Employee claims TikTok is not equipped to be more than “an app for dance crazes”

Dennis Da-ala Mirilla
According to the TikTok employee, the app doesn’t want to stand in the way of entertainment growing quickly on their platform
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A BBC Three investigation has discovered that content on TikTok is the source of anti-social frenzies that has engulfed the real world. According to former employees that the BBC spoke to, the platform has been reluctant to address this issue due to concerns about hindering its business growth.

It added that TikTok drove disproportionate engagement towards certain topics. To arrive at this conclusion, the BBC said it interviewed ex-staff members and app users, as well as an analysis of broader social media data conducted by the BBC.

The investigation by the BBC also revealed that TikTok’s algorithm and user interface design contribute to users encountering videos they wouldn’t typically be exposed to. This exposure then incentivizes them to create unconventional content on the platform.

TikTok has previously distanced itself from incidents of disorder, such as the recent threats of looting on London’s Oxford Street, which politicians attributed to the billion-user app.

TikTok to continue layoff plans in the coming weeks
TikTok to continue layoff plans in the coming weeks

More on the BBC TikTok investigation

The BBC said it examined four episodes in recent months where disproportionate engagement on TikTok was connected to harmful behaviour. They include:

  • An online obsession with a murder case in Idaho, USA, which led to innocent people being falsely accused
  • Interference in the police investigation of Nicola Bulley, who went missing in Lancashire, UK
  • School protests involving vandalism spreading across the UK
  • Fanning flames of riots in France, which spread at an unusual intensity and to unexpected locations

According to the BBC, a spokesperson for TikTok said that its “algorithm brings together communities while prioritising safety. It said it recommends different types of content to interrupt repetitive patterns, removes harmful misinformation and reduces the reach of videos with unverified information.”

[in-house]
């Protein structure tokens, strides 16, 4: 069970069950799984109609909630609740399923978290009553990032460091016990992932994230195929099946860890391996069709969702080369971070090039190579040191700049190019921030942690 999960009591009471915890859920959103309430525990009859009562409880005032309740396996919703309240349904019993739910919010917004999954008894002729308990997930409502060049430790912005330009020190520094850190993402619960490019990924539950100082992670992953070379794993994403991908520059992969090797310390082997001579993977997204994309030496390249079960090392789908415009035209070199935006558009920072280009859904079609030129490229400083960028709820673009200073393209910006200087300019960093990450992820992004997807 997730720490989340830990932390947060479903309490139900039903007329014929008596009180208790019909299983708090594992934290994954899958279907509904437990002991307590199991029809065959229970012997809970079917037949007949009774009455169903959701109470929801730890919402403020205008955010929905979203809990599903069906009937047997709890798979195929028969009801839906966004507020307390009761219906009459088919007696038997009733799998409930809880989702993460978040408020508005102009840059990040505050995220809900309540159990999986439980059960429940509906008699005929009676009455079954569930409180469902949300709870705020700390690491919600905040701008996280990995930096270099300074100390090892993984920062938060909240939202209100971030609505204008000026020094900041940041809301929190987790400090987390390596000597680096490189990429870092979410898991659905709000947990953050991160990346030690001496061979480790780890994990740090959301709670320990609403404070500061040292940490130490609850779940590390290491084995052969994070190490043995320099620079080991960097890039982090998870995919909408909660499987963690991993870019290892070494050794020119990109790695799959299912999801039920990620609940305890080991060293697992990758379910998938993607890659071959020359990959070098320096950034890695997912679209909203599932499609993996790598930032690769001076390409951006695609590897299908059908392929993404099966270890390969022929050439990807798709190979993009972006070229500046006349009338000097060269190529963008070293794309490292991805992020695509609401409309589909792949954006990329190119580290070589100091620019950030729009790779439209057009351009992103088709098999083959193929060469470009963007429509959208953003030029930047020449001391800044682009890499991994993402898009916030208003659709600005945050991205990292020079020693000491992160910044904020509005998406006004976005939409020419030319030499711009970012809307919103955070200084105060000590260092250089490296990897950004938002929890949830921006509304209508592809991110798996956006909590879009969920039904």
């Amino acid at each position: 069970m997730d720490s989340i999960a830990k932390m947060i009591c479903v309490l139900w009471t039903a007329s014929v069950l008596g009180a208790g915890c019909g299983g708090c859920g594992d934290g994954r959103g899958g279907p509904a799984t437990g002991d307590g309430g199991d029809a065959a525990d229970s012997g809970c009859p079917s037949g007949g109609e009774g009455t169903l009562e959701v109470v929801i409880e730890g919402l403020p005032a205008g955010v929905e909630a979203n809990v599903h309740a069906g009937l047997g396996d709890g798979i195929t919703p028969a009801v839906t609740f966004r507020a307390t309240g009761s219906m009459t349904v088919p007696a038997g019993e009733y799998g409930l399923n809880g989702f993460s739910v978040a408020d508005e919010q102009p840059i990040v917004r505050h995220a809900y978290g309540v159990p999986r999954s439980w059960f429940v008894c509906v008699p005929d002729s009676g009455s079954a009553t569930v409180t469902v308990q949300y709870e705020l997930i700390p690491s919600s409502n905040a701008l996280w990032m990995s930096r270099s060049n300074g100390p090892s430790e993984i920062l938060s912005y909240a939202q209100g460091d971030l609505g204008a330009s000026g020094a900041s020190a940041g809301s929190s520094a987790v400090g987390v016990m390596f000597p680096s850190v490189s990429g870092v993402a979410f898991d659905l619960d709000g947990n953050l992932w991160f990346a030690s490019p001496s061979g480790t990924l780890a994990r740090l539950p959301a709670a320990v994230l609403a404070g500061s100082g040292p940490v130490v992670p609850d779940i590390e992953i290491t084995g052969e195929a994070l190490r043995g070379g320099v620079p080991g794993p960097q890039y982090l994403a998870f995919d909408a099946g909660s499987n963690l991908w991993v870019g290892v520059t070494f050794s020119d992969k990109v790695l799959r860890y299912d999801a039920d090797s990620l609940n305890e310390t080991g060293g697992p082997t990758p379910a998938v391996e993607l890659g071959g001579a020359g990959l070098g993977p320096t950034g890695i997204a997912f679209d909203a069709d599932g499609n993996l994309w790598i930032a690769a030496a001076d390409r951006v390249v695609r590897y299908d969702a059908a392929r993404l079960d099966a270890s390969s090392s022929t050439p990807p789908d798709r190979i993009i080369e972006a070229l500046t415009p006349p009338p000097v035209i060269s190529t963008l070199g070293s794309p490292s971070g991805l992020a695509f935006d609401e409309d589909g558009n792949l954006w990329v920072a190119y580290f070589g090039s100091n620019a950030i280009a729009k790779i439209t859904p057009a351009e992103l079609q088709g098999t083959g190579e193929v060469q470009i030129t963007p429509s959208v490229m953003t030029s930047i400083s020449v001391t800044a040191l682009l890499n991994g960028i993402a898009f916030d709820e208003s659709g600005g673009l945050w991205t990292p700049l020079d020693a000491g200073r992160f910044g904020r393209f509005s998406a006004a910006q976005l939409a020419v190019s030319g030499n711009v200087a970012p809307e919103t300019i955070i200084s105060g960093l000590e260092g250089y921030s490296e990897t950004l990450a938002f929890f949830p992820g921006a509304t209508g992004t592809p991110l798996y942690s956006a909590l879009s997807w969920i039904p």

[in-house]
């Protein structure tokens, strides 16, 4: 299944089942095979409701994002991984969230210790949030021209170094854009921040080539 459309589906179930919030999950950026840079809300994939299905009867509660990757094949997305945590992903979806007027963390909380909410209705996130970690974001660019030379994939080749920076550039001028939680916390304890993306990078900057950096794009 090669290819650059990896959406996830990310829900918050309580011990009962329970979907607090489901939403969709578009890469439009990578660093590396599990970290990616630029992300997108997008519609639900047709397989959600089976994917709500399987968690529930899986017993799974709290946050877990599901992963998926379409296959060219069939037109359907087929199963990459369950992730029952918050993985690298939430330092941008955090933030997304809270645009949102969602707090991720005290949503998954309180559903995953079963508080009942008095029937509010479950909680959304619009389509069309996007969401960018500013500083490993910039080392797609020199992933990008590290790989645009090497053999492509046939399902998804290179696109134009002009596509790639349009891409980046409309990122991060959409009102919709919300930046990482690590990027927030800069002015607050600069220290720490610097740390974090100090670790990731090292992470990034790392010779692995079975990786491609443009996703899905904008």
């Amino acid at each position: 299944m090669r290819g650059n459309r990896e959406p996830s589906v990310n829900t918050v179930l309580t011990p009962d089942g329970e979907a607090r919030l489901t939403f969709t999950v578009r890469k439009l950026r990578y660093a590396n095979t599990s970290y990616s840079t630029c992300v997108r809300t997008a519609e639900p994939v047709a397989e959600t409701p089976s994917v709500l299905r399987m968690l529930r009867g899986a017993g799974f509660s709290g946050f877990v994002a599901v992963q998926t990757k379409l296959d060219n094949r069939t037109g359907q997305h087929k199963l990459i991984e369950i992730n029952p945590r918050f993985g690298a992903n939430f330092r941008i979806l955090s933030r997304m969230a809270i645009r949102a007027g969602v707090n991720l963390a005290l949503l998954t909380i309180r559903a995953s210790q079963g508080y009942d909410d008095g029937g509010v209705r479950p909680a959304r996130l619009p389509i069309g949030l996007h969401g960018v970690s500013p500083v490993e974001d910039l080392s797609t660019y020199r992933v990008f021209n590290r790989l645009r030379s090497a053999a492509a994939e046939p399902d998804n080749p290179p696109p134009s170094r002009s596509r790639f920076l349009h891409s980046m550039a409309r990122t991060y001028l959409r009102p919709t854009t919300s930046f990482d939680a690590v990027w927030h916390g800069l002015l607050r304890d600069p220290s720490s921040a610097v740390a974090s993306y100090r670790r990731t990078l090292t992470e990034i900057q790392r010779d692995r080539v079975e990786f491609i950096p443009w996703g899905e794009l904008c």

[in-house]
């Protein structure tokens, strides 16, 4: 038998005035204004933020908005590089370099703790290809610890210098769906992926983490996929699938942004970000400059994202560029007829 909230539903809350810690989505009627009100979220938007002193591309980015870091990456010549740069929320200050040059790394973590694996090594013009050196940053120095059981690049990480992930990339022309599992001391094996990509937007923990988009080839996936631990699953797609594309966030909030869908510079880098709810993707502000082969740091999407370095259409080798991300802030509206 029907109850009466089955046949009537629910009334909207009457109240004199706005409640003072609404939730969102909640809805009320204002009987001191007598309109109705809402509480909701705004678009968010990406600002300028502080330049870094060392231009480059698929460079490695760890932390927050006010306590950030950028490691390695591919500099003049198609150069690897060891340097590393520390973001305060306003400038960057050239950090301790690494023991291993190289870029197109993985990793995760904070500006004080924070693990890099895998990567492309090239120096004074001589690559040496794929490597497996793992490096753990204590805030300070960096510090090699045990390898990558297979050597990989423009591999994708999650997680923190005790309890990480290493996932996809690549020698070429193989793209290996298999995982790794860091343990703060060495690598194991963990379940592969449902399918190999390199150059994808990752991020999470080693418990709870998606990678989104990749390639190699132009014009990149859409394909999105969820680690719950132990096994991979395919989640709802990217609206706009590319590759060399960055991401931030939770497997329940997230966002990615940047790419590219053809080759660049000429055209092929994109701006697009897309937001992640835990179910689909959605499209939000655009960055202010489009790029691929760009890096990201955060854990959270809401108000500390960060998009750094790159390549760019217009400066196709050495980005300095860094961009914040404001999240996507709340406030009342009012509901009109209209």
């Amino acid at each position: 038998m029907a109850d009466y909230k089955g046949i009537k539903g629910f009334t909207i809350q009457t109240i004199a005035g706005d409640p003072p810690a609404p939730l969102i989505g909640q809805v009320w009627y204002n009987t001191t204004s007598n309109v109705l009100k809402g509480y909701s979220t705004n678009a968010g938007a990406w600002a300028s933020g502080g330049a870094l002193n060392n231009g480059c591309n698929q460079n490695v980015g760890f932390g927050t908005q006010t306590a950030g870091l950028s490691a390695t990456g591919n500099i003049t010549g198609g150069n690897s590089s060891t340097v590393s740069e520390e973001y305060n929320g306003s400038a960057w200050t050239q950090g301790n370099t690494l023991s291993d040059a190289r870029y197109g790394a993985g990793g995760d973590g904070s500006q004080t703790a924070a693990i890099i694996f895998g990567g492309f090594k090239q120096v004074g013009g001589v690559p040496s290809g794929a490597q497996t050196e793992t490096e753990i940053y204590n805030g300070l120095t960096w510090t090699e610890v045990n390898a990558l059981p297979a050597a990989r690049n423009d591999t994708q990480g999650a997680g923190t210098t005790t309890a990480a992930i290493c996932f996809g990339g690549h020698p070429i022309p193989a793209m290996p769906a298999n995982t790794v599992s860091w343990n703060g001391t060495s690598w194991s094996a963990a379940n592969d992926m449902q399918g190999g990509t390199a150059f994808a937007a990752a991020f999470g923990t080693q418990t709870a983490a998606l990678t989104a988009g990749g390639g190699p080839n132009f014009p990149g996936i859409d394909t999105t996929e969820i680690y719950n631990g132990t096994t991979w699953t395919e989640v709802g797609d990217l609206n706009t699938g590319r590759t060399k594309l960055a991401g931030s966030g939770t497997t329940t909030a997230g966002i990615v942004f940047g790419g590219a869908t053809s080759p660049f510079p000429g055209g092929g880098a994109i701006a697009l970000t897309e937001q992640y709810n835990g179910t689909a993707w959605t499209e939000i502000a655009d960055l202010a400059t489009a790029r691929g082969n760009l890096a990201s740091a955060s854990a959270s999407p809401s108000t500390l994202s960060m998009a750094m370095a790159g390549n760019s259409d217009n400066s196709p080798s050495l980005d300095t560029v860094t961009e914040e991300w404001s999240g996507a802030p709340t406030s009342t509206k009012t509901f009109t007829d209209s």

The reporter of the article, Marianna Spring who said she had never heard of Moscow, Idaho, before November last year, claimed that her TikTok feed became “flooded with details of the murder of four students in their bedrooms while two surviving housemates slept.”

“Speculative theories around who committed the murders gripped TikTok, without any evidence to back them up. TikTok users were uniquely obsessed. Videos I found about the case racked up two billion views from November 2022 to August this year, compared to just 80,000 on YouTube,” she added.

Read also: TikTok to pay $379 million EU fine over child data privacy violations

One TikTokker, Olivia, who was interviewed for the article said that her videos did well when she was at the murder scene in person. At least one of her videos of the Idaho murders reached 20 million views.

“I felt this need to go out there and dig for answers and see if I can help out in any way,” she said.

TikTok needs to do something about the growing trend of non-consensual sexual videos on its platform

The report claims that a protest around the dress code at Rainford High School in Merseyside in February this year caught fire because a video of teachers checking the length of girls’ skirts was posted on the platform. According to the BBC, “Within three days, students at over 60 schools had held and filmed their own versions of the protest. After a week, students at over 100 schools had gotten involved.

“In some cases, they also got out of hand windows were smashed, trees were set on fire and teachers were assaulted,” the report claimed.

Several former TikTok employees in the US and UK said that “limiting these frenzies of harmful content was not a priority for the social media company, because it could slow down the app’s meteoric growth.”

One of the employees, who worked in data strategy and analysis at the company claimed that the company is just “not equipped to become more than just an app for dance crazes.”

“It grew so fast that they couldn’t possibly keep up with or predict every single way the app was going to go…But in terms of dangerous content, at least I never heard of them trying to proactively prevent them from getting big. And in general, they don’t want to, they don’t want to stand in the way of entertainment growing quickly on their platform,” he said.


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